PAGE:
Burning incense contributes to indoor air pollution and could be harmful to human health, according to researchers in the Gillings School of Global Public Health at the University of North Carolina at Chapel Hill.
Authors identified and measured the particles and gases emitted from two kinds of incense typically used in homes in the United Arab Emirates (UAE). Burning incense is particularly popular in Arabian Gulf countries, according to researchers.
The team analyzed both particulate concentrations and levels of gases such as carbon monoxide, sulfur dioxide, oxides of nitrogen and formaldehyde. They placed human lung cells in the chamber to expose them to the smoke, then incubated for 24 hours to allow particulates to settle and the cells to respond.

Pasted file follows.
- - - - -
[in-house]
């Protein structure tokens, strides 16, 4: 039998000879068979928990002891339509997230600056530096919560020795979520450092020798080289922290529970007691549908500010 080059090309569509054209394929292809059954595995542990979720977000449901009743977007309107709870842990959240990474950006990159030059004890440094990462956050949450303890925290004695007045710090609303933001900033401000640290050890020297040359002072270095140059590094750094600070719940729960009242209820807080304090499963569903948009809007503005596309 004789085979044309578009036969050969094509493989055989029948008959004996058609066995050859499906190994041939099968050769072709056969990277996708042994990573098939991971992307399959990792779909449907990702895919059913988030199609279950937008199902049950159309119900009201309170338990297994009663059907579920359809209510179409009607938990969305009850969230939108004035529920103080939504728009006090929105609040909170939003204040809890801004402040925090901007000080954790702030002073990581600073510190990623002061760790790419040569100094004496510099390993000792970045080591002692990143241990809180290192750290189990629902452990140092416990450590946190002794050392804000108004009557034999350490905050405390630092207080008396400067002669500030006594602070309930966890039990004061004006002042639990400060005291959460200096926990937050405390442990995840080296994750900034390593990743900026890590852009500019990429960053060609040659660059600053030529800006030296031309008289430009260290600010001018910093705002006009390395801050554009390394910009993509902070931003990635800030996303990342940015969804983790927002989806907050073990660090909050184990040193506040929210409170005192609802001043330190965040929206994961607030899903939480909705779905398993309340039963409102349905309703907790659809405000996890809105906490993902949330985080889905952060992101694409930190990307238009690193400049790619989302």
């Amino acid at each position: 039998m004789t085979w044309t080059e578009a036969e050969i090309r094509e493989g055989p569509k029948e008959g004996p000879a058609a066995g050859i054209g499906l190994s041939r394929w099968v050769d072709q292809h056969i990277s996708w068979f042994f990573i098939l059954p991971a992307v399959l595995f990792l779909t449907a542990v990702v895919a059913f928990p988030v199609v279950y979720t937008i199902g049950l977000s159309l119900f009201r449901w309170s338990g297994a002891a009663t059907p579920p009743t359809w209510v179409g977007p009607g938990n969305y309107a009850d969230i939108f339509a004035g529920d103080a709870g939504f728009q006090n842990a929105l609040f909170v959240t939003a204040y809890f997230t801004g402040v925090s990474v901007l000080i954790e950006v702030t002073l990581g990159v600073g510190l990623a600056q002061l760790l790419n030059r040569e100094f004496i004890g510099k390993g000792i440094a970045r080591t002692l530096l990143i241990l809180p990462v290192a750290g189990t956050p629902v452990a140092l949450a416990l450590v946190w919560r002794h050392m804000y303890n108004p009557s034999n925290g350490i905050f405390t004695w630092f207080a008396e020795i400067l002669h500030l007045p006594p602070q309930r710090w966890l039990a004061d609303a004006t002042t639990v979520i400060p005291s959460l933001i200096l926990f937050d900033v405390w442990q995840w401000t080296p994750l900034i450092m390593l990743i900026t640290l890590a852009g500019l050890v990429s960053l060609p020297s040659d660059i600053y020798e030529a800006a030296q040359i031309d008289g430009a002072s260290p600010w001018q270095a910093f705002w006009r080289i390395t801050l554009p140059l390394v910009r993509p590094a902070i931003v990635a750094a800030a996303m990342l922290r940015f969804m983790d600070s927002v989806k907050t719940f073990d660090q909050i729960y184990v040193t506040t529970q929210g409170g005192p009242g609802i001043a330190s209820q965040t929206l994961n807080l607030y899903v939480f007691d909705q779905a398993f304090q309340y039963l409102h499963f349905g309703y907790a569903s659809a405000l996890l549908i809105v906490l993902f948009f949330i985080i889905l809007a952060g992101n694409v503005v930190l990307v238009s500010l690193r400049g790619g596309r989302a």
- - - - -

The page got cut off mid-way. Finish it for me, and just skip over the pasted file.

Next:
The cells exhibited an inflammatory response similar to that of lung cells exposed to cigarette smoke, according to the authors, who recommended implementing better ventilation in UAE homes when incense is burned, such as opening a door or window to improve air flow. They also suggested using alternatives to briquettes frequently are used to ignite and burn the incense.